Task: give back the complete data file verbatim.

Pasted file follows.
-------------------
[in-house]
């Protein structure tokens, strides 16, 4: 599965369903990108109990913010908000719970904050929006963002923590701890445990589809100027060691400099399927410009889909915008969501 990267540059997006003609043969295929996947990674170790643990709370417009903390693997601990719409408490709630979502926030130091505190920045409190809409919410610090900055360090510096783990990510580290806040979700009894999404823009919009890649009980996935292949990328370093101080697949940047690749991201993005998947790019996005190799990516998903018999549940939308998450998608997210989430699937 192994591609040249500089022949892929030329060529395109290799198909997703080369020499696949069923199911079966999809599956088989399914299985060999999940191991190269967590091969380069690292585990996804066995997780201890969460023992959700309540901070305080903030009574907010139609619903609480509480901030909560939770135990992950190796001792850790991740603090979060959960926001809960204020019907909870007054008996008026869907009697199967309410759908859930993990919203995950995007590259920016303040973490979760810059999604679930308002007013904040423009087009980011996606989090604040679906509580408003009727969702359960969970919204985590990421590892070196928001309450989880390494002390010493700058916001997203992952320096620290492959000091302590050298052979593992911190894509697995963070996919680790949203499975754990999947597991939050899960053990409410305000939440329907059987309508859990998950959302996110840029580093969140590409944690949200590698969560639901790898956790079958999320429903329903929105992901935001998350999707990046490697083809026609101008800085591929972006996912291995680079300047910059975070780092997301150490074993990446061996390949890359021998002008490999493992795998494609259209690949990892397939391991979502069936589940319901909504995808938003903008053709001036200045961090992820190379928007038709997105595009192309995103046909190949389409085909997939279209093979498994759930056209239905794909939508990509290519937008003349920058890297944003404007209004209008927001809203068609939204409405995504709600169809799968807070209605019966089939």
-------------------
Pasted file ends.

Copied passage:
[in-house]
């Protein structure tokens, strides 16, 4: 599965369903990108109990913010908000719970904050929006963002923590701890445990589809100027060691400099399927410009889909915008969501 990267540059997006003609043969295929996947990674170790643990709370417009903390693997601990719409408490709630979502926030130091505190920045409190809409919410610090900055360090510096783990990510580290806040979700009894999404823009919009890649009980996935292949990328370093101080697949940047690749991201993005998947790019996005190799990516998903018999549940939308998450998608997210989430699937 192994591609040249500089022949892929030329060529395109290799198909997703080369020499696949069923199911079966999809599956088989399914299985060999999940191991190269967590091969380069690292585990996804066995997780201890969460023992959700309540901070305080903030009574907010139609619903609480509480901030909560939770135990992950190796001792850790991740603090979060959960926001809960204020019907909870007054008996008026869907009697199967309410759908859930993990919203995950995007590259920016303040973490979760810059999604679930308002007013904040423009087009980011996606989090604040679906509580408003009727969702359960969970919204985590990421590892070196928001309450989880390494002390010493700058916001997203992952320096620290492959000091302590050298052979593992911190894509697995963070996919680790949203499975754990999947597991939050899960053990409410305000939440329907059987309508859990998950959302996110840029580093969140590409944690949200590698969560639901790898956790079958999320429903329903929105992901935001998350999707990046490697083809026609101008800085591929972006996912291995680079300047910059975070780092997301150490074993990446061996390949890359021998002008490999493992795998494609259209690949990892397939391991979502069936589940319901909504995808938003903008053709001036200045961090992820190379928007038709997105595009192309995103046909190949389409085909997939279209093979498994759930056209239905794909939508990509290519937008003349920058890297944003404007209004209008927001809203068609939204409405995504709600169809799968807070209605019966089939």